Facebook Watch Strategy: "We're Not Going to Win With Prestige Dramas"

Creative chief Ricky Van Veen gets in bed with Blumhouse and explains why it made sense to license Lithuanian basketball.
Courtesy of Facebook
'Ball in the Family' star Lavar Ball

Facebook's fledgling Watch platform — the streaming content service designed to compete with Netflix, Amazon and the upcoming effort from Apple — may only be five months old, but its leader seems to already have a handle on what's going to work best.

"We're not going to win by competing in prestige hourlong dramas," Ricky Van Veen said Tuesday morning. "What's going to differentiate us is a show that uses social fabric."

Van Veen, the College Humor co-founder who now serves as Facebook's head of global creative strategy, offered a Watch status update at the NATPE conference in Miami Beach and announced new series from Blumhouse and Bear Grylls.

Basketball reality show Ball in the Family has been the breakout thus far. The show, whose lead Lavar Ball was parodied on Saturday Night Live only days ago, is among the most popular on the platform. Its fan base also inspired Facebook to secure the U.S. rights to...Lithuanian basketball.

"Yes, it's core to our strategy," said Van Veen, laughing. "Recently Lavar pulled two of his kids out of school and put them in the Lithuanian league. We did a deal for the rights to Lithuanian basketball games, and we stream them live on Facebook. What we're able to do there is reach out to fans of Ball in the Family."

And some of them seem to be watching. Van Veen said he recently tuned in to one Lithuanian game and saw 115,000 concurrent viewers.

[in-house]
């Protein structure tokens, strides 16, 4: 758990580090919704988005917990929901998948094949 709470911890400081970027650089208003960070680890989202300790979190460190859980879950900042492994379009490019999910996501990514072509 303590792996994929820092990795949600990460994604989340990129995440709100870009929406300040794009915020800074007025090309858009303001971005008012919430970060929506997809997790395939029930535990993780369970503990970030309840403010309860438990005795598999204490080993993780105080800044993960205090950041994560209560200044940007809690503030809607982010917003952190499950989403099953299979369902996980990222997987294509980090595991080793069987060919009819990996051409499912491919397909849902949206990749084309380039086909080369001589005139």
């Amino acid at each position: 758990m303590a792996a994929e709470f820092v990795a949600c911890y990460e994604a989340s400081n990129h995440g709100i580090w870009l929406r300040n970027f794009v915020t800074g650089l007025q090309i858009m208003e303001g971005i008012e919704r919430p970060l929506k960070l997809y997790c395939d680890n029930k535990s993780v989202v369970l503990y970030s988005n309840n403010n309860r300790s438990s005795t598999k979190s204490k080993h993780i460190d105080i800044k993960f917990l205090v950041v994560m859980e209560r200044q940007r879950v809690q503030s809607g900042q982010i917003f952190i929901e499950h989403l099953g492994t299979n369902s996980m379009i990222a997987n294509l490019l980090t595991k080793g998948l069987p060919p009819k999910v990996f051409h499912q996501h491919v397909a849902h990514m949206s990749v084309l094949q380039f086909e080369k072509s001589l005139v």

Lithuanian basketball may be a recent boon, but it is an outlier. Van Veen said the focus is still on unscripted and scripted programming that will engage communities and publish regularly. "Watch is a new platform, so retention is crucial," he said of factors influencing early renewals. We are trying to develop that weekly habit, preferably a daily habit. We want people to use Facebook in a new way. We're introducing a whole new behavior and it takes a while to get things going."

Getting users to Watch is a challenge, and Van Veen said that one way they hope to lure viewers in the future is through corporate sibling Instagram. Facebook is already working on a way to link to Watch videos through Instagram stories to engage fan bases.

New series announced Tuesday include Sacred Lies (working title), a thriller from horror king Blumhouse Television and writers Raelle Tucker and Scott Winant. Bear Grylls and longtime producing partners Electus are launching Face the Wild on Watch. And stuntman series Fly Guys will also land on the platform later in the year. The Blumhouse project, interestingly, is among the first half-hour series from Facebook. And Van Veen says that's something they'll be leaning into, as much of the feedback on the shortform narratives has been requests to make them longer.

One thing the umbrella of longer programming won't include is anything resembling a traditional broadcast drama.

"We probably wouldn't do a procedural, where you watch it, you enjoy it, you're done with it," said Van Veen. "We're more inclined to do something like Scandal or The Bachelor, where you want to talk about it afterward."